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Saturday, June 26, 2010

Adapting to Retirement: The Rise of Wisdom?

In spite of the today’s frequent examples of ageism, which stereotypically assume that age diminishes older peoples’ value to society, and thus contributes to feelings of inferiority, it is obvious that the majority of seniors maintain basic desires to be competent and to contribute to society.

Reflecting the diversity among seniors, many people, including retirees themselves, may also make the assumption that retirement begins a downhill slope ending with death. It seems obvious that if a person is deeply attached to his work life, particularly as a professional, upon retirement, he or she may decrease their sense of self-esteem and withdraw into him or herself. While social networks decline as we reach older ages, most of us, apparently are able to maintain and deepen relations with those close to us.

Wisdom has been defined as “…sound judgment and advice in important and uncertain matters of life.” It is basically about understanding human social relationships.  Obviously, just getting older doesn’t necessarily mean we are getting wiser. It is a function of our continuing social interest. And our ability to integrate our past experiences.

Let's explore an example

Up to now, Michael, 68 years old and married, has faced the economic downturn with some anxiety. Recently, his company management has, in order to save money, decided to close the outer suburban branch where he is employed.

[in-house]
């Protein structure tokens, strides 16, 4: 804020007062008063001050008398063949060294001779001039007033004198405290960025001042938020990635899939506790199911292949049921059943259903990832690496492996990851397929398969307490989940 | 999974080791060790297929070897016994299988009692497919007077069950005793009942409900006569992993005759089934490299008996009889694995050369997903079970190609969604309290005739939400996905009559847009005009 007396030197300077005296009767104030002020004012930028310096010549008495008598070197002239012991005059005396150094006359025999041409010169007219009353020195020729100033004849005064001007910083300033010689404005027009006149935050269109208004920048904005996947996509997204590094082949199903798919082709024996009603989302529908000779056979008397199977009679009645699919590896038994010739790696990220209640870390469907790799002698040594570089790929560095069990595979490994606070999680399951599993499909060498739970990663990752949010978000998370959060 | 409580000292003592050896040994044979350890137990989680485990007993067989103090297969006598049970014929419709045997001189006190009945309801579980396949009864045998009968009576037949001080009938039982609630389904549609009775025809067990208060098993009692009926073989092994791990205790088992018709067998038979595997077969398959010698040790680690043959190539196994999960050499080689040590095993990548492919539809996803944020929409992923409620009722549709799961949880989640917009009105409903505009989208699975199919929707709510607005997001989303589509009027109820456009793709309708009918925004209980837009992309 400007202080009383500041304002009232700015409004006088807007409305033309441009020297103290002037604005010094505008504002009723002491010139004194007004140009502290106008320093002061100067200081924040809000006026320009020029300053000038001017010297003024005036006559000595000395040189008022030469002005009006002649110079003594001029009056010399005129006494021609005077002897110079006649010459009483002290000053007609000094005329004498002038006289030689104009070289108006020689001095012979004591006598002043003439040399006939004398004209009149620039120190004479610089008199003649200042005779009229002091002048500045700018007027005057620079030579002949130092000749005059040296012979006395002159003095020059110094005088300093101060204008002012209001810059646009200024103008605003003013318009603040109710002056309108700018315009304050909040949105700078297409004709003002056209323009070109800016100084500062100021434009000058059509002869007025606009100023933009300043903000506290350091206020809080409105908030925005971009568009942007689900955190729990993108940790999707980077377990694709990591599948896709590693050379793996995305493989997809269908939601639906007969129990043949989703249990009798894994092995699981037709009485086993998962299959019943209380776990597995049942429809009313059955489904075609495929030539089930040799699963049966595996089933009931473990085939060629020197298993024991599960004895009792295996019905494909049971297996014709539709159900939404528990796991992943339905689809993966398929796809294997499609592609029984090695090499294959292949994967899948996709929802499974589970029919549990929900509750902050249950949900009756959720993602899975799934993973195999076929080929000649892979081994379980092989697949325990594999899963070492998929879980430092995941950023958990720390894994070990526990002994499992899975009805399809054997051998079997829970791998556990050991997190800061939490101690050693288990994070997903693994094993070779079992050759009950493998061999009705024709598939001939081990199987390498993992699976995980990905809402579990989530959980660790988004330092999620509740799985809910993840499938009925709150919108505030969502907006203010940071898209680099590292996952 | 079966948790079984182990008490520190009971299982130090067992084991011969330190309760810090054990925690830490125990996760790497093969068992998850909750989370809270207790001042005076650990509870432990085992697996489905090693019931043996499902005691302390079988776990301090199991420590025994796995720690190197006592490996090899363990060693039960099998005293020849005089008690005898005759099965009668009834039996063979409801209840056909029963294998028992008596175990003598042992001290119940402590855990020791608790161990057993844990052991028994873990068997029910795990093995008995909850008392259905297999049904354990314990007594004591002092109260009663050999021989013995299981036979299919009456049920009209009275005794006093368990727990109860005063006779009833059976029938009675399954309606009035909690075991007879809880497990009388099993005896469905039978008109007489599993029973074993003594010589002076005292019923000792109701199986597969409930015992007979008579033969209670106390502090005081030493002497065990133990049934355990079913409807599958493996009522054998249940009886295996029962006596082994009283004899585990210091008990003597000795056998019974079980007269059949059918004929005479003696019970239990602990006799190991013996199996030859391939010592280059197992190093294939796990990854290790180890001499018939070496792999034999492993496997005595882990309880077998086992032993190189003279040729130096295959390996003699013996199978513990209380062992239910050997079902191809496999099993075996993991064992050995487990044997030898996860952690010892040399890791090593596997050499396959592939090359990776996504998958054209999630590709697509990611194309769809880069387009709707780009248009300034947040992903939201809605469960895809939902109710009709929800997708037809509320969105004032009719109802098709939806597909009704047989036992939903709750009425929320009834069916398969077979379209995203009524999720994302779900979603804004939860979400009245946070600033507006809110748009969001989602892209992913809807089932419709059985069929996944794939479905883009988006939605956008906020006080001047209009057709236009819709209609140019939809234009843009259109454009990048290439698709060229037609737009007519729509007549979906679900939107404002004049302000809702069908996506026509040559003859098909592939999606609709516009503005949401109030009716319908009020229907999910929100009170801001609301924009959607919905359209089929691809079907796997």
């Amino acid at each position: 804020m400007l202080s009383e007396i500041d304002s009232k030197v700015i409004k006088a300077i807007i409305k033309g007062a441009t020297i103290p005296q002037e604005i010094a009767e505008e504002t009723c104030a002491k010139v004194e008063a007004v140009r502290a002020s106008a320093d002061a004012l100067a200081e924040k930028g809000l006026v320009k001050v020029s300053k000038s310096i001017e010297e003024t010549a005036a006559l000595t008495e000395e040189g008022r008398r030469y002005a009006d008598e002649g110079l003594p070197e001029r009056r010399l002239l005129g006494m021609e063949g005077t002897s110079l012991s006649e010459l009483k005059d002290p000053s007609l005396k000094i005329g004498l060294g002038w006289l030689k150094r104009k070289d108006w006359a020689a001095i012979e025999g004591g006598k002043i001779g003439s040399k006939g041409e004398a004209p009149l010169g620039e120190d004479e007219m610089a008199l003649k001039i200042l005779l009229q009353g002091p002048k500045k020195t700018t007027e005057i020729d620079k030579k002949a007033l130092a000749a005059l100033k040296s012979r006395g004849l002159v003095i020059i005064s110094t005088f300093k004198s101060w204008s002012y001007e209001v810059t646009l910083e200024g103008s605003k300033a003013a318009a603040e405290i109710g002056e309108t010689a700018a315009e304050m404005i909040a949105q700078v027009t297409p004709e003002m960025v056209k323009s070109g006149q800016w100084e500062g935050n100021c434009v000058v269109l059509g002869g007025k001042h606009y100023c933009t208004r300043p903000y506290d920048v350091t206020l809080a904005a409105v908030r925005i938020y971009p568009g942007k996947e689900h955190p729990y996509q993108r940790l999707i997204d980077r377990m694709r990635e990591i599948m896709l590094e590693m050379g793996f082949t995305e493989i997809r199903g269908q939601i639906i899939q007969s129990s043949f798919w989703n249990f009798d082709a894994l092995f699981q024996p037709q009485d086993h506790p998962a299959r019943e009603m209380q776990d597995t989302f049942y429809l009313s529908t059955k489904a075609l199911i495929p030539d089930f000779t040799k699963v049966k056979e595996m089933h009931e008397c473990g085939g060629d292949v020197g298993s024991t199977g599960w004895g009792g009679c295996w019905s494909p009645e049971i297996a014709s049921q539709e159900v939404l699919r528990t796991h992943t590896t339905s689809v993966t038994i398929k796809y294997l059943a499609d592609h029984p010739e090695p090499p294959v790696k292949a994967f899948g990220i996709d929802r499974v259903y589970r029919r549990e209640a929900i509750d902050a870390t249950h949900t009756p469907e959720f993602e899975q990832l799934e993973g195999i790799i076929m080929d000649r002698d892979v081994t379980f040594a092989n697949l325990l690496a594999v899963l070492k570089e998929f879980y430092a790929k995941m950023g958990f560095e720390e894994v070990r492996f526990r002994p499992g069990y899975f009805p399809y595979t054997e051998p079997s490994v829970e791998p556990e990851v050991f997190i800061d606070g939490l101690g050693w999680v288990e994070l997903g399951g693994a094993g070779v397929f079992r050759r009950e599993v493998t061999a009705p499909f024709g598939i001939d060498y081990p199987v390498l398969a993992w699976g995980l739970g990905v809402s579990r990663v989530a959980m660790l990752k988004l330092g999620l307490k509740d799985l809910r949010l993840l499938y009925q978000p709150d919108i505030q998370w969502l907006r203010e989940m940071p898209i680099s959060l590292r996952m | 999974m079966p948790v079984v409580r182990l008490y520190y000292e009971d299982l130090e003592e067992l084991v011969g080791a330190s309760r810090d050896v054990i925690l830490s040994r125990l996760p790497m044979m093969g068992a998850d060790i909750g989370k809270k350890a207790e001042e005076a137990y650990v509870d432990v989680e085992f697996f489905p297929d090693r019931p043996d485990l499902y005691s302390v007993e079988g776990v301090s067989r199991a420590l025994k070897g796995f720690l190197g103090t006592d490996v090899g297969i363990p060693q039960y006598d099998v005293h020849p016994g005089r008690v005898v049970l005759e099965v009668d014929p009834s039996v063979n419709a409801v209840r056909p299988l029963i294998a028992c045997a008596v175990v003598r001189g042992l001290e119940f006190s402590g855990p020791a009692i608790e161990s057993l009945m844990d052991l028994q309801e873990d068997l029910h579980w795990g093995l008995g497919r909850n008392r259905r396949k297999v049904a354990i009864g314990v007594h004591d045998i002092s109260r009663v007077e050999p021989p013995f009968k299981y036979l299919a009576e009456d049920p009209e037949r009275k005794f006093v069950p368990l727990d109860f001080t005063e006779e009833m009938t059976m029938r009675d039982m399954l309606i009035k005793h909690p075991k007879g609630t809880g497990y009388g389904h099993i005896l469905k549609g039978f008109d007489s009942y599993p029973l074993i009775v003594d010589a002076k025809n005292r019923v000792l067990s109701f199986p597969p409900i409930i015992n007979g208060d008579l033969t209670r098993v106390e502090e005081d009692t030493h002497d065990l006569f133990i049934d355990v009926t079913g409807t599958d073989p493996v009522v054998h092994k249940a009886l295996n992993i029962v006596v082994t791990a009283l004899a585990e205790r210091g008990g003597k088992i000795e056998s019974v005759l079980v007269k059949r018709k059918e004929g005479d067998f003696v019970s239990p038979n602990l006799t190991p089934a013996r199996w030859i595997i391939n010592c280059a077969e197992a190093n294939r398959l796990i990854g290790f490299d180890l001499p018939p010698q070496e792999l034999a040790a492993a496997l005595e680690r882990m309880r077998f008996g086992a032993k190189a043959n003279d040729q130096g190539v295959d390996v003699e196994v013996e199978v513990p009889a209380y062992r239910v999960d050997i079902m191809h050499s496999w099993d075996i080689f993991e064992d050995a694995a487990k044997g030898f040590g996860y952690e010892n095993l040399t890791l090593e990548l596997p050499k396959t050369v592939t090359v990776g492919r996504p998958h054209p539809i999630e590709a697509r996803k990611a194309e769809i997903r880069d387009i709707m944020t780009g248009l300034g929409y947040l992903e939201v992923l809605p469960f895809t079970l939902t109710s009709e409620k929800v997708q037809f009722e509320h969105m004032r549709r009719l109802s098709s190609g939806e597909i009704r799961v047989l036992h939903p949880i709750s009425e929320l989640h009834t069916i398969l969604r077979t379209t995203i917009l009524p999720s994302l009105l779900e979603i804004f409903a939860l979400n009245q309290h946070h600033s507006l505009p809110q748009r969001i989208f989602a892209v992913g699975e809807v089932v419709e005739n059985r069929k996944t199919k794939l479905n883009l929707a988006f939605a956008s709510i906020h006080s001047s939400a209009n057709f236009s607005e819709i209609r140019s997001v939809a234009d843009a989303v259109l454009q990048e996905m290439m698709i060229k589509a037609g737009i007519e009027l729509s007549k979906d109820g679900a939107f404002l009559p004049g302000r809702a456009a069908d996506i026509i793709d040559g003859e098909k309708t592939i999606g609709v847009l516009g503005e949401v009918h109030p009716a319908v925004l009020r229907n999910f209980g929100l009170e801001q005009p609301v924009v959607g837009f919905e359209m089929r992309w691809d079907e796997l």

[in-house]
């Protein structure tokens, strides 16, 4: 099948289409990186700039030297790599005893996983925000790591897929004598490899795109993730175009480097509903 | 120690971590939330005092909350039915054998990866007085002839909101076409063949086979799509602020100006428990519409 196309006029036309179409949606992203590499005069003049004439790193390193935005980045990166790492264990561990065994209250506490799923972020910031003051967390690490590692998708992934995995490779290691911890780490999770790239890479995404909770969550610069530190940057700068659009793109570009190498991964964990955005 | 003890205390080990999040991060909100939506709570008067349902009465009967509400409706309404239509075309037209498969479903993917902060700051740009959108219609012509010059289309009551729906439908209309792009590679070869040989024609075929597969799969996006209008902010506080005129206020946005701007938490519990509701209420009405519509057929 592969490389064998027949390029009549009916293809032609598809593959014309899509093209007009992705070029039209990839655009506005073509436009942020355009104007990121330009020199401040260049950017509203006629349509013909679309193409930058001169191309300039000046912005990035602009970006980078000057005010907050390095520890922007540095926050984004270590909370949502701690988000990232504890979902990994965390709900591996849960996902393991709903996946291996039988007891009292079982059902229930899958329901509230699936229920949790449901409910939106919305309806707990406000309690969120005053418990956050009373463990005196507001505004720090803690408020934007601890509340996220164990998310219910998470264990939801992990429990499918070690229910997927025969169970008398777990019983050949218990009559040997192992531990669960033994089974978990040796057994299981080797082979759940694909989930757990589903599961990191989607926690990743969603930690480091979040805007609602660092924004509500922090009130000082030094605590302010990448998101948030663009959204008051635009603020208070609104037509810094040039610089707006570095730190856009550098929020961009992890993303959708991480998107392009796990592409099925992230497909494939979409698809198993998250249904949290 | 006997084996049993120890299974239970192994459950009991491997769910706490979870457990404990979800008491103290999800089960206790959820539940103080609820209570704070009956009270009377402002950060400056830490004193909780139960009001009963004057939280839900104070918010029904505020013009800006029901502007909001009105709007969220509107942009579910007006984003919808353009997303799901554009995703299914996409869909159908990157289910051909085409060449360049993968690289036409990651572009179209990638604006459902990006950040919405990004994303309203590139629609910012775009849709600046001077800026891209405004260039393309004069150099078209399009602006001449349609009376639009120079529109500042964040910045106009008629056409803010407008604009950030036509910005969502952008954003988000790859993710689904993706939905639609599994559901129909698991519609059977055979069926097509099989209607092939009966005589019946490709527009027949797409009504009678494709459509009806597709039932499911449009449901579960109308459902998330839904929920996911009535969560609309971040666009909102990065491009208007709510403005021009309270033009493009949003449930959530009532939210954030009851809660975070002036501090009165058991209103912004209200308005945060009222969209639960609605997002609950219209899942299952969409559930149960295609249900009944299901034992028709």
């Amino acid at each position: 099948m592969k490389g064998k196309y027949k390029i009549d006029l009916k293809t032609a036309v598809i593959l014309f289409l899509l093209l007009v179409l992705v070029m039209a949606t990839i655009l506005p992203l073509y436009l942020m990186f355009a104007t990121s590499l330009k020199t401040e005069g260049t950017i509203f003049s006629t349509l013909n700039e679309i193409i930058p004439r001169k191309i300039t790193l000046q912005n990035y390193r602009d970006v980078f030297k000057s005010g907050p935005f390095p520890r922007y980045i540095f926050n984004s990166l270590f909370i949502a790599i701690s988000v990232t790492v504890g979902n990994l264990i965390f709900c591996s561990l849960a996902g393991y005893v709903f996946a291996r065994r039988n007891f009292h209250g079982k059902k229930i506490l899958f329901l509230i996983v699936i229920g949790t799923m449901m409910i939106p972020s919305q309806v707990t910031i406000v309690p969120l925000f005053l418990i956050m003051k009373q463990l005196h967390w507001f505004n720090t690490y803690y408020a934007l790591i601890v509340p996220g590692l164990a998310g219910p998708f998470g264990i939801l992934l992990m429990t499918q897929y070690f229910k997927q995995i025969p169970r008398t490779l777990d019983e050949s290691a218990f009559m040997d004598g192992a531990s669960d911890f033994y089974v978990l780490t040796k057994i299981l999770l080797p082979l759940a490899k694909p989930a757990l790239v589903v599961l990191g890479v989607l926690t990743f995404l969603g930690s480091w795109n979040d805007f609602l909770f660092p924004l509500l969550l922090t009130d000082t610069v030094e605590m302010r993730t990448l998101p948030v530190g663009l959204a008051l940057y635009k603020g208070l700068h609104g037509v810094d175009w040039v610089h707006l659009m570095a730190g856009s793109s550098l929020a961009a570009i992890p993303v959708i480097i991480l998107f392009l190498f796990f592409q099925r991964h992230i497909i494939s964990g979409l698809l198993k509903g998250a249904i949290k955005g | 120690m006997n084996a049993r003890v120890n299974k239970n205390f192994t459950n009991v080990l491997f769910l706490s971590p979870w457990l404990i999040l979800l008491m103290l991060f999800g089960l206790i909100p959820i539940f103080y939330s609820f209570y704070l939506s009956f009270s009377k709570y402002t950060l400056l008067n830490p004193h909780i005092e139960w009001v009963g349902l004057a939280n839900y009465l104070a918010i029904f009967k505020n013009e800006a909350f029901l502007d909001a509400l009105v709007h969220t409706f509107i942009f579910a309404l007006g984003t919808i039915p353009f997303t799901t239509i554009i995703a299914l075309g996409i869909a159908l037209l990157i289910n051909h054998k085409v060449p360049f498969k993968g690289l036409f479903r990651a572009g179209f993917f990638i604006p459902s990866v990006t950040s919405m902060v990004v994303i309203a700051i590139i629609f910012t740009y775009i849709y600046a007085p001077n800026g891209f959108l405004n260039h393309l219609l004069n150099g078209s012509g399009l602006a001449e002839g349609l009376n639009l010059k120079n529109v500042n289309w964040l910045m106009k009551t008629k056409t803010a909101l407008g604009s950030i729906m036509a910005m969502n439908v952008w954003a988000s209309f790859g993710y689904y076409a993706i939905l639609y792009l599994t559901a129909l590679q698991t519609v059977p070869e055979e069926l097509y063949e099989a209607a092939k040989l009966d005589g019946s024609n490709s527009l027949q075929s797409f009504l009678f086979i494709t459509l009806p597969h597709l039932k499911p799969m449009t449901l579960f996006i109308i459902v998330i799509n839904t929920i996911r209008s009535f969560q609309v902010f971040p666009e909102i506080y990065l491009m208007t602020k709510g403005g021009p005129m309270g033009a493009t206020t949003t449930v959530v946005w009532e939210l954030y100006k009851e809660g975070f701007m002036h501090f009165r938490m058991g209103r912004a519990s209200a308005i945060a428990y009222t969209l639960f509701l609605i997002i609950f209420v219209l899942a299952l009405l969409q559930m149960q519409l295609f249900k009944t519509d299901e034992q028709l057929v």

Michael is considering the following options: 
  • He can plan to take early retirement with full pay for the following year, as compensation, or
  • He can plan to move to Calgary in the company head office for two to three more years.

What should Michael do and consider in making his plans?
What additional information do we need?

Sunday, June 20, 2010

Retirement: It's Not Just About the Money

 While money is obviously an important factor in satisfactory retirement, we remain social beings. Our connection to others is closely related to our health and happiness.  Does it change who we are and what we need to do in order to be happy.

To start the ball rolling, I wrote an article, 'Till Death Do Us Part: Marital Relationships and Retirement in the  Impowerage Newsletter. I am interested in what you think.

I cheerfully await your response